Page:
Beer to Go Go Go

From the Producer, David Page: Craft Beer is taking off at airports.

When I was reaching college age in western Massachusetts, there was a legendary beer my friends and I longed for. It was called Coors, it didn’t ship east of the Rockies they said, and its unavailability made it instantly great in my mind. Then I went to college in Oklahoma where Coors was the everyday beer. And my interest faded quickly.

There’s a similar situation today with craft beers that are sold only locally or regionally. With one difference, of course - they are usually excellent. But how do you get your hands on them? Which is why beer lovers on business trips to certain cities have been known to bring an empty suitcase along. And increasingly, airports have noticed. More of them are selling craft beer to travellers on their way home.

A kiosk selling Colorado-produced craft beer (and wine and spirits) recently opened at Denver International Airport. At the Portland airport, travellers can buy not just bottles but also growlers of local beer. Craft beer to go is also for sale at various other airports including Anchorage, Alaska.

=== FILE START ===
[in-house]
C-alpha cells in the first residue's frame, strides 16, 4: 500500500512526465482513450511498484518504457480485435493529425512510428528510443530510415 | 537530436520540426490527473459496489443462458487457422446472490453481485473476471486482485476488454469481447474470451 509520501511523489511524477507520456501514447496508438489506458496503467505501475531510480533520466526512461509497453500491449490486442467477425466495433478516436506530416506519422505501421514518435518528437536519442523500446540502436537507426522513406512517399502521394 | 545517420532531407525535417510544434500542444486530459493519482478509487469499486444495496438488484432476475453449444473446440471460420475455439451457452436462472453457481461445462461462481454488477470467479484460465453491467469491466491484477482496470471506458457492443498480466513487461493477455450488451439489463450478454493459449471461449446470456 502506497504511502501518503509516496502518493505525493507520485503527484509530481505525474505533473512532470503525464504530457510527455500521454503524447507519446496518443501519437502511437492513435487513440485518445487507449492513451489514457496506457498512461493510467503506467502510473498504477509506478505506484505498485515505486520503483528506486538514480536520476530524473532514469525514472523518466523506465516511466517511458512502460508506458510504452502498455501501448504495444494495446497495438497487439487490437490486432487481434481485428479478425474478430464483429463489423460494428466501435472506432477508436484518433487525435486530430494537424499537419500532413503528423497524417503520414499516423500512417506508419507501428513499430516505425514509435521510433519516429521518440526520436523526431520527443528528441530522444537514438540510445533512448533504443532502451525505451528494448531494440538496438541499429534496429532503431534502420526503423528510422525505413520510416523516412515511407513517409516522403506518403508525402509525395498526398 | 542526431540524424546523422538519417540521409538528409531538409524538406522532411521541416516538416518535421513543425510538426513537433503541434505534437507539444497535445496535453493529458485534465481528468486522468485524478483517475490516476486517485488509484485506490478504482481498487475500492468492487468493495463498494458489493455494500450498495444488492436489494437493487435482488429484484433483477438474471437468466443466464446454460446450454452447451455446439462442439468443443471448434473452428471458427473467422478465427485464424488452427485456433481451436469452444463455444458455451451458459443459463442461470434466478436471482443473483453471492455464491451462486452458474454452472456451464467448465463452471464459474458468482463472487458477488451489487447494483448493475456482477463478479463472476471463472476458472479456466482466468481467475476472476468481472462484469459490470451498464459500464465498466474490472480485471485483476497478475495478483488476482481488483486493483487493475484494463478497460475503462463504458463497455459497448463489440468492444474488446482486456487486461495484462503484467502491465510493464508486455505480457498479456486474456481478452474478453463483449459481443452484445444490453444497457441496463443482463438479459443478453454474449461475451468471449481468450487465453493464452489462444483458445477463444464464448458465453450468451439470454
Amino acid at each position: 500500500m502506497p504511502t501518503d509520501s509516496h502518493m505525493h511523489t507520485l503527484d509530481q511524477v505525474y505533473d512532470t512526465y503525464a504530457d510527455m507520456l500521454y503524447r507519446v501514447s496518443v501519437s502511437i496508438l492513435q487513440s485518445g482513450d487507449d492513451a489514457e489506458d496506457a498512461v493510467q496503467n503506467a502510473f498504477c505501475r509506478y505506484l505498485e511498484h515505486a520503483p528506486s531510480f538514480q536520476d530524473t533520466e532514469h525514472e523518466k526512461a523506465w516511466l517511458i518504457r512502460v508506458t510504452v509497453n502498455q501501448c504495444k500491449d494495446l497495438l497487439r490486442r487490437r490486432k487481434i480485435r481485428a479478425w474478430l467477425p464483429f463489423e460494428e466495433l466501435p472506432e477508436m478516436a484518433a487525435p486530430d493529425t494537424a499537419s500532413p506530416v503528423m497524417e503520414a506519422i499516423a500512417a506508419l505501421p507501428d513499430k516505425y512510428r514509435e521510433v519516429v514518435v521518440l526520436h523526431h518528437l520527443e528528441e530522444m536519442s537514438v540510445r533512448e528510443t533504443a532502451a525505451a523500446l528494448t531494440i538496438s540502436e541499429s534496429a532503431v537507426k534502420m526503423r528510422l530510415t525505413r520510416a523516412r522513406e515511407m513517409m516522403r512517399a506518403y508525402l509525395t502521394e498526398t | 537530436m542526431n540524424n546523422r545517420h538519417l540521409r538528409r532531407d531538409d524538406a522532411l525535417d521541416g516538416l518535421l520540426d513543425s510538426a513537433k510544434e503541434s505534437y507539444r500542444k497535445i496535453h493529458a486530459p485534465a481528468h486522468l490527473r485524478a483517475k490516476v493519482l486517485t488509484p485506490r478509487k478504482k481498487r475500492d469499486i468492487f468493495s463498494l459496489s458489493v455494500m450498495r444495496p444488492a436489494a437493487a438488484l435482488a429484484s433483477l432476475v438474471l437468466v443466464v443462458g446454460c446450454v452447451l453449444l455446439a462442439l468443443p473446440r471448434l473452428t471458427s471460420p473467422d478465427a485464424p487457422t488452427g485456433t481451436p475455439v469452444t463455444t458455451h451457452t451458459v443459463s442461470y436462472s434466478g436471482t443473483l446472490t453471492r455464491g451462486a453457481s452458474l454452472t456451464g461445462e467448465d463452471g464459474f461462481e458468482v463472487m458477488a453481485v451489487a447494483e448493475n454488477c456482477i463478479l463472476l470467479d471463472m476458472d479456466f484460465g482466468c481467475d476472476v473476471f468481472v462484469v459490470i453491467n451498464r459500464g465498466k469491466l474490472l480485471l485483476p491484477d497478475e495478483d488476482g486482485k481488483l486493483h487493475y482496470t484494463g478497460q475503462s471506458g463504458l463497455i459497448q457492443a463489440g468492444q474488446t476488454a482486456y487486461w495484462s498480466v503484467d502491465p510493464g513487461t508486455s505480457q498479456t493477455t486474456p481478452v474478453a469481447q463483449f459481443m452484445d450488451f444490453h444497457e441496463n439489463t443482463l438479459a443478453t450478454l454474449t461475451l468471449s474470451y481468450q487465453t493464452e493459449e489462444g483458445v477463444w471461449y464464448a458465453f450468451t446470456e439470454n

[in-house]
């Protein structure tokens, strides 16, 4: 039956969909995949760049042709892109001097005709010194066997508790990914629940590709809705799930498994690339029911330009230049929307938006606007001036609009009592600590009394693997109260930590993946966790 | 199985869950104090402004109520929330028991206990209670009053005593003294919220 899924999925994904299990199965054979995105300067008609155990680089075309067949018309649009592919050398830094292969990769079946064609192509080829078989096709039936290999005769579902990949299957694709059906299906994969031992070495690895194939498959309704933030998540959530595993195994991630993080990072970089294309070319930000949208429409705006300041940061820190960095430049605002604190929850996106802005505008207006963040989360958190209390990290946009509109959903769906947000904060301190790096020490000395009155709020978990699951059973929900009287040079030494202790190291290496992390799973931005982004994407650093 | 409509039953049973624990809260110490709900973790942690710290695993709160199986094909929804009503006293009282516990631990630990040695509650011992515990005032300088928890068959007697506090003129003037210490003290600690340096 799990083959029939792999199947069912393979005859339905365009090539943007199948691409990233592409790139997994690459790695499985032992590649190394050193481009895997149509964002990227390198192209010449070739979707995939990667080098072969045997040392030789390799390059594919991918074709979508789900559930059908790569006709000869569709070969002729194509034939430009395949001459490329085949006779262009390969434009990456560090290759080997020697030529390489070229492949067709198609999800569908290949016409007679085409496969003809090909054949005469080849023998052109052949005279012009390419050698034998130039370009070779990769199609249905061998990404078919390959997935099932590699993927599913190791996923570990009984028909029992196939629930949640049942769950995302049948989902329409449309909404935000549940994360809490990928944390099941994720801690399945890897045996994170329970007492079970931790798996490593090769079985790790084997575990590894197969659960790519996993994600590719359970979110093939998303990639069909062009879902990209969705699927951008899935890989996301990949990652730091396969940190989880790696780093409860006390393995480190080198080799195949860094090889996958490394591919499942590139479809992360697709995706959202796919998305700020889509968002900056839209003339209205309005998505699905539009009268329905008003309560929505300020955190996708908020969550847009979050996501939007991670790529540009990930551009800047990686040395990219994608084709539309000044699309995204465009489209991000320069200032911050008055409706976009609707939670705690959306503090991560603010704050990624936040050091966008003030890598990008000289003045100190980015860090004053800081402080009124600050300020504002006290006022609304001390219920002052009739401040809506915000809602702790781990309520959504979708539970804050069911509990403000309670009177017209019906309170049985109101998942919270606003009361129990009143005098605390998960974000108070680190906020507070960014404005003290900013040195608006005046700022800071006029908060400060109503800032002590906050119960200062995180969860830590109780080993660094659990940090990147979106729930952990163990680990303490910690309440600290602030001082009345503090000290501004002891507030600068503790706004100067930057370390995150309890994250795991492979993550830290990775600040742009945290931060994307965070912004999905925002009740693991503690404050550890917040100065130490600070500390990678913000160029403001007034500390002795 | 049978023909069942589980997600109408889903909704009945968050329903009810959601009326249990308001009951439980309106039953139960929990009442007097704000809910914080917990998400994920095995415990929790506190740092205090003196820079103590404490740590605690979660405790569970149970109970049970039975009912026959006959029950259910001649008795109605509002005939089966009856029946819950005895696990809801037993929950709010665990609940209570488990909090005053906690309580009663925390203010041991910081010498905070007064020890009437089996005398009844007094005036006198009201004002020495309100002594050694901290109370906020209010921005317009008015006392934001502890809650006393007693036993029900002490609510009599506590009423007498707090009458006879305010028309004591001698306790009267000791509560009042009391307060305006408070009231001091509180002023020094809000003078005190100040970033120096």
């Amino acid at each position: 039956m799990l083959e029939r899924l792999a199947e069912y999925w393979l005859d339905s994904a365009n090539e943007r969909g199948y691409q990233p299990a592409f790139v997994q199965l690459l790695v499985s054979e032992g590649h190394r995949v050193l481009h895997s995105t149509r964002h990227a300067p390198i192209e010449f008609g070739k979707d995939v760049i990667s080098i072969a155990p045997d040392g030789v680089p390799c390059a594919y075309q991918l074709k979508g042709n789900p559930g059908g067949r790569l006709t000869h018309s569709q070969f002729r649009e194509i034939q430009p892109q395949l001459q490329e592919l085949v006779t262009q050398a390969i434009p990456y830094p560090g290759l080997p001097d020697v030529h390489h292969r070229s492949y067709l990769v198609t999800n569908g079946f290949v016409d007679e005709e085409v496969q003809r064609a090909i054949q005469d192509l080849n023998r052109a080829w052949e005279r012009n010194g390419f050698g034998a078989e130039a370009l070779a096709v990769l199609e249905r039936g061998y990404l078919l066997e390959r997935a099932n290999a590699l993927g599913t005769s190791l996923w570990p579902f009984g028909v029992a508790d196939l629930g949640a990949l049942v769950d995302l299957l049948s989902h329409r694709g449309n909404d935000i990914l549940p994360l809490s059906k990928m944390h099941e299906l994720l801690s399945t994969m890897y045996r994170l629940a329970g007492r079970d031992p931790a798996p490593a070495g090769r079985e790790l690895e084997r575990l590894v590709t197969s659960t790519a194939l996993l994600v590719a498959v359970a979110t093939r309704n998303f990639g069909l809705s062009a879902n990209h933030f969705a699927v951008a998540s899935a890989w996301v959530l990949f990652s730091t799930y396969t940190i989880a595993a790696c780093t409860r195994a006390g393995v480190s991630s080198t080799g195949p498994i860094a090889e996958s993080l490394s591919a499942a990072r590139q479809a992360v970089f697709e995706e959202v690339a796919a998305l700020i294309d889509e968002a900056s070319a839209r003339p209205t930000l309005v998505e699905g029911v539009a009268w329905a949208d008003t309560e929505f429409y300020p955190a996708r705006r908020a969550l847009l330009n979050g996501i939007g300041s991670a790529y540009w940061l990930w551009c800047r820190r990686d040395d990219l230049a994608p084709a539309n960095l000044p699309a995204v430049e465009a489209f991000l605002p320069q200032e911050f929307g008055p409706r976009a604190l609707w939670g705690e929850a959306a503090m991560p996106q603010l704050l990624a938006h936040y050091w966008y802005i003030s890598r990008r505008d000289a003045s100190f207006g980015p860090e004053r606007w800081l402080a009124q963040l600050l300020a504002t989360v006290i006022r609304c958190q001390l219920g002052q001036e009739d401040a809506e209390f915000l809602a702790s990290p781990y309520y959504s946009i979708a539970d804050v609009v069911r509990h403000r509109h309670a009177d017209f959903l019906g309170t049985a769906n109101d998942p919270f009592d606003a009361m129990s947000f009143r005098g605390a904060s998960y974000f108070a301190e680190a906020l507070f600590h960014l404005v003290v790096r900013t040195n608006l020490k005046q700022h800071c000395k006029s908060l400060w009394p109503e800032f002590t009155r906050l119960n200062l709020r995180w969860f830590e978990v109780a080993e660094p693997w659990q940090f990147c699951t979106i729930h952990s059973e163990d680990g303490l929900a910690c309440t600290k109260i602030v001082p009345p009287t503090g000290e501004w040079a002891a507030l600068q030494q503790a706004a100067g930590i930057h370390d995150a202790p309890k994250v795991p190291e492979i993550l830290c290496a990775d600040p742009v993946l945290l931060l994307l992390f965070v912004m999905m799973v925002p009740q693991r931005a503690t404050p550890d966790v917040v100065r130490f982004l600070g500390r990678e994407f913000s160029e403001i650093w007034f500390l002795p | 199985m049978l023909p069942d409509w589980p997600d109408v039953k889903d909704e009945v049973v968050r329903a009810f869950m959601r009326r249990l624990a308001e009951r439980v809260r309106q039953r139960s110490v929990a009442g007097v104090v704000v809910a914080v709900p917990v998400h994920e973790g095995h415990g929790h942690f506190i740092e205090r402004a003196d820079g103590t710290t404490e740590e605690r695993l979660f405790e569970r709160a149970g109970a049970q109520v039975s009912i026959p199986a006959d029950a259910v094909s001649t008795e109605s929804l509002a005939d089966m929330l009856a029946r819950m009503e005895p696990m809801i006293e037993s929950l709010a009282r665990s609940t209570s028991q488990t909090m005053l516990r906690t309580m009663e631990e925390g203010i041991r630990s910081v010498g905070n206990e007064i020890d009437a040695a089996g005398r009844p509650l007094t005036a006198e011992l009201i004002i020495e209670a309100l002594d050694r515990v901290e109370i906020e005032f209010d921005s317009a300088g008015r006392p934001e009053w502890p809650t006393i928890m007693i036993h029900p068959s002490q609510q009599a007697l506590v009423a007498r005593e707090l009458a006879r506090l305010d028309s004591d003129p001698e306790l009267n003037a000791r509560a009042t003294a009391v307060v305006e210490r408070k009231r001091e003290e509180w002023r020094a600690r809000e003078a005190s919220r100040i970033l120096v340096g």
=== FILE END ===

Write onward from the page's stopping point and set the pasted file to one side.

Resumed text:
As for drinking on site, craft beer’s availability at airport bars has been exploding. Stone has their own bar at San Diego International. Both Rogue and Laurelwood have outposts at Portland International. New Belgium’s pouring pints at DIA. There’s DuClaw at BWI in Baltimore, Harpoon at Logan in Boston, Great Lakes in Cleveland. At Tampa International, Cigar City brews on site. And the list gets longer every day. Here are a few compilations:

http://www.cheapflights.com/news/beer-lovers-airport-guide/

http://realbeer.com/nmvbp/rev_air.htm

http://www.gq.com/gallery/9-best-airport-bars-america#10

And this is a good opportunity to repeat my key rule of craft beer: drink local. It’s just like food. Don’t order the steak in Maine when there’s lobster available. Find out what local water and traditions can create in a beer. Wherever you go.

And, of course, bring home as much as you can. It’s nice to open the fridge and serve a friend something he or she has only heard of. Consider it the 21st century version of my high school Coors obsession.

The views and opinions expressed herein are those of the author's alone and do not necessarily reflect the views of Ora Media, LLC, its affiliates, or its employees.

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